The BBC’s standards of journalism when it comes to South Africa

Read it here. The piece is by longtime foreign correspondent John Simpson.

The main claims of the piece (and a documentary broadcast in the UK on Sunday night) are that the white poor number about 400,000 (that would be about 10% of the white population), that there are 80 “white squatter camps” situated around the capital Pretoria, and that there’s a deliberate attempt on the part of the new government to neglect whites. These reports usually add attacks on white farmers into the mix as if there are direct links between these phenomena. And the BBC did that too. It’s a mashup of all the nonsense Afriforum (and its allies like Solidarity) peddles to whichever local or foreign journalists care to listen. In most of these articles and “documentaries” white poverty is exaggerated and treated as unnatural. All of this is, of course, propaganda and fits in well with the attempts at inventing history or the new victim discourse among white South Africans lapped up by foreign media.

We were discussing writing a lengthy post pointing out how reports about white poverty in South Africa seem to all use the same photographs, visit the same “white squatter camp” over and over again, and pretend or imply that all black people are now middle class (the real scandal in South Africa is of course black poverty), among others, but then we remembered there is enough evidence out there the BBC could have consulted.

Like the fact that white South Africans are doing just as well–actually way better than expected–since the end of Apartheid (the most recent study to confirm this comes from the South African Institute of Race Relations, an institute not known for its support either for the liberation struggle or their love for the current ruling party) and CEOs and managers are still majority white. As for conditions on farms, read this. Finally, there’s the the article by Africa Check, a South African website doing just that: fact checking. They systematically refute the falsehoods of the BBC report and concluded: “The claim that 400,000 whites are living in squatter camps is grossly inaccurate. If that were the case, it would mean that roughly ten percent of South Africa’s 4.59-million whites were living in abject poverty. Census figures suggest that only a tiny fraction of the white population – as little as 7,754 households – are affected.”

The spectacle of Ernst Roets, an Afriforum leader, and a representative from one of Afriforum’s partners, Solidarity, suddenly claiming they can’t say where those statistics originate, is also something to behold. Word is Roets is drafting a reply made up of more made up statistics.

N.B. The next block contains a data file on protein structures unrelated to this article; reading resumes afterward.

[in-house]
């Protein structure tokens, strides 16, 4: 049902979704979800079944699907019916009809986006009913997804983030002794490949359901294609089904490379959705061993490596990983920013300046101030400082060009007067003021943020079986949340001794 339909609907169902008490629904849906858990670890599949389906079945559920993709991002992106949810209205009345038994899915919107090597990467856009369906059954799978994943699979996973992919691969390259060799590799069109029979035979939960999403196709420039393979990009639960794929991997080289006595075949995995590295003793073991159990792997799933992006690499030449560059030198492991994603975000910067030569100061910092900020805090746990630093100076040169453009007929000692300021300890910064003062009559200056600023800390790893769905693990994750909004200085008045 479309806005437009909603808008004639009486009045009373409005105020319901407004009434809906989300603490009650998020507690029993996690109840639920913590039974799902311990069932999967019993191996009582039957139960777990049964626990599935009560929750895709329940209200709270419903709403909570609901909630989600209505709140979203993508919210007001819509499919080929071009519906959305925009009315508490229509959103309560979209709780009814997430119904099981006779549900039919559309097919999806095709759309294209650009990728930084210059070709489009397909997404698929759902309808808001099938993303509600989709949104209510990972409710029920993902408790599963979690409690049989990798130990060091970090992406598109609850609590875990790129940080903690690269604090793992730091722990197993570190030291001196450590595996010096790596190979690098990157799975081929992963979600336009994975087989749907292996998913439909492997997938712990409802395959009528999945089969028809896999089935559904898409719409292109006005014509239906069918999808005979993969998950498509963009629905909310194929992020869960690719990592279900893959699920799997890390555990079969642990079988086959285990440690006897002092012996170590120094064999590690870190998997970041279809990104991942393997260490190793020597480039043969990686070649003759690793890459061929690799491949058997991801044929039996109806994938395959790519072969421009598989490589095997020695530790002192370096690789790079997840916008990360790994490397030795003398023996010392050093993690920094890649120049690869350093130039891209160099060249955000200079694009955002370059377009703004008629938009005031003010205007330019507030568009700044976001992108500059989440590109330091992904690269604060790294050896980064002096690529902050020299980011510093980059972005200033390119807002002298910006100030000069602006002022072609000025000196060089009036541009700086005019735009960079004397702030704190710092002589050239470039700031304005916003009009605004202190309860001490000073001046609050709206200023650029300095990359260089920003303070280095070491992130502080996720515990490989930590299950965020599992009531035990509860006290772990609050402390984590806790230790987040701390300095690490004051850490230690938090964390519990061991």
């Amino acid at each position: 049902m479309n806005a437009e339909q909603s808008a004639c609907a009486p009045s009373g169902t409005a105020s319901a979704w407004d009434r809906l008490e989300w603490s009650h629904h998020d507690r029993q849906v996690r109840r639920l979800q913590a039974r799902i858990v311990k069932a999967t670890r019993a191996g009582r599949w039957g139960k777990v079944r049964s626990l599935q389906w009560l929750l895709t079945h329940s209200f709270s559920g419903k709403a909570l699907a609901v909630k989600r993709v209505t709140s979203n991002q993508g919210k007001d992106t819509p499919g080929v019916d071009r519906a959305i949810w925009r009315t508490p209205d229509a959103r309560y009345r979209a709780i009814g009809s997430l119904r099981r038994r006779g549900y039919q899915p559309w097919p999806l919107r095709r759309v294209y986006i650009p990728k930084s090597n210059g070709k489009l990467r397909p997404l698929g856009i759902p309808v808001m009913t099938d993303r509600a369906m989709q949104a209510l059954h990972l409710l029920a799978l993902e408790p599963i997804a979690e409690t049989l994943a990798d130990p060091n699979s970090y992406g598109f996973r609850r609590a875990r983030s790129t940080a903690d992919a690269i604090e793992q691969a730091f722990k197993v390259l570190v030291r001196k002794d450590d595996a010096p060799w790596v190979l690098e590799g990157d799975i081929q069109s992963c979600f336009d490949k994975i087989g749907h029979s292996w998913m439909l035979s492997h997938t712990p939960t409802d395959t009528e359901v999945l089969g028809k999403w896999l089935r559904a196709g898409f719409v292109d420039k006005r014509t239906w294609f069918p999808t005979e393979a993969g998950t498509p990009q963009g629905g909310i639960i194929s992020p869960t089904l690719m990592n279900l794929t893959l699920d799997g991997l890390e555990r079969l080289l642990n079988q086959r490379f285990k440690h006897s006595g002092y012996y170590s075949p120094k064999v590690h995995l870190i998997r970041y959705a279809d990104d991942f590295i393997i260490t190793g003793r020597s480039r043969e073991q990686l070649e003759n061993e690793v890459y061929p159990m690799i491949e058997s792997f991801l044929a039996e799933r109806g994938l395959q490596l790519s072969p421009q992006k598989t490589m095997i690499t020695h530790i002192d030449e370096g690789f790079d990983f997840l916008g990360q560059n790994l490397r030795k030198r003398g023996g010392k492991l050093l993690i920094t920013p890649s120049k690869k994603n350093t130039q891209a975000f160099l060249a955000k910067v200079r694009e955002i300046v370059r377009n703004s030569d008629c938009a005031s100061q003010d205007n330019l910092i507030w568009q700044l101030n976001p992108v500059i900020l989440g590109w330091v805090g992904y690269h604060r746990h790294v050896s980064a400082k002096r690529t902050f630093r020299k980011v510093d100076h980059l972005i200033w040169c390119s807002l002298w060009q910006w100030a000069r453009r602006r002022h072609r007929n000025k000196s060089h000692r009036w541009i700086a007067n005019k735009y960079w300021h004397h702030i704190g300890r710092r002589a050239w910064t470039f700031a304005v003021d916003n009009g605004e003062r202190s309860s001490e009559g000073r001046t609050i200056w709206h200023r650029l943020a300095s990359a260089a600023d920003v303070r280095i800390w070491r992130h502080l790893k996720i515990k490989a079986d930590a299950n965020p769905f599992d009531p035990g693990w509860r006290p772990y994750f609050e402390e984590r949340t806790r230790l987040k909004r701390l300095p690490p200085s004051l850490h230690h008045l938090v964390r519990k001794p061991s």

There’s a certain amount of irony at play here also that Africa Check needed to be prompted by a BBC report to refute the stats that Afriforum, Afrikaner Genocide and other white apocalypse organizations have been poisoning the public debate with for a good ten years now.

But back to the BBC, which generally serves up contextual and well-researched reporting on South Africa: They do slip up occasionally when it comes to that country. Just recently the BBC presented FW de Klerk, the last white leader of South Africa, who as recently as last year still defended the moral basis for Apartheid, as an “analyst” of postapartheid South Africa. (And after watching it, I am still trying to figure out whether Peter Hain’s recent “documentary” film is really about the people of Marikana–as it is marketed–or about Peter Hain?)

It seems unlikely the BBC will apologize over this and we doubt it will be pressured by its viewers and readers judging by the online comments on the story or how the story was circulated on the web (sites like Huffington Post republished it without any critical commentary) or shared as truth on Twitter and Facebook.

* BTW, the BBC is not the only “global news” operator that draws on Afriforum and its alliance-partners for research or analysis. At the outset of the Marikana mine massacre in August last year where police murdered 34 miners in cold blood, Al Jazeera turned to Solidarity for comment and analysis.

Further Reading

A city divided

Ethnic enclaves are not unusual in many cities and towns across Sudan, but in Port Sudan, this polarized structure instigated and facilitated communal violence.

The imperial forest

Gregg Mitman’s ‘Empire of Rubber’ is less a historical reading of Liberia than a history of America and racial capitalism through the lens of a US corporate giant.

Africa’s next great war

The international community’s limited attention span is laser-focused on jihadism in the Sahel and the imploding Horn of Africa. But interstate war is potentially brewing in the eastern DRC.

The Cape Colony

The campaign to separate South Africa’s Western Cape from the rest of the country is not only a symptom of white privilege, but also of the myth that the province is better run.

Between East Africa and the Gulf

Political encounters between the Arab Gulf and Africa span centuries. Mahmud Traouri’s novel ‘Maymuna’ demonstrates the significant role of a woman’s journey from East Africa to the Kingdom of Saudi Arabia.


It’s not common knowledge that there is Iran in Africa and there is Africa in Iran. But there are commonplace signs of this connection.

It could happen to us

Climate negotiations have repeatedly floundered on the unwillingness of rich countries, but let’s hope their own increasing vulnerability instills greater solidarity.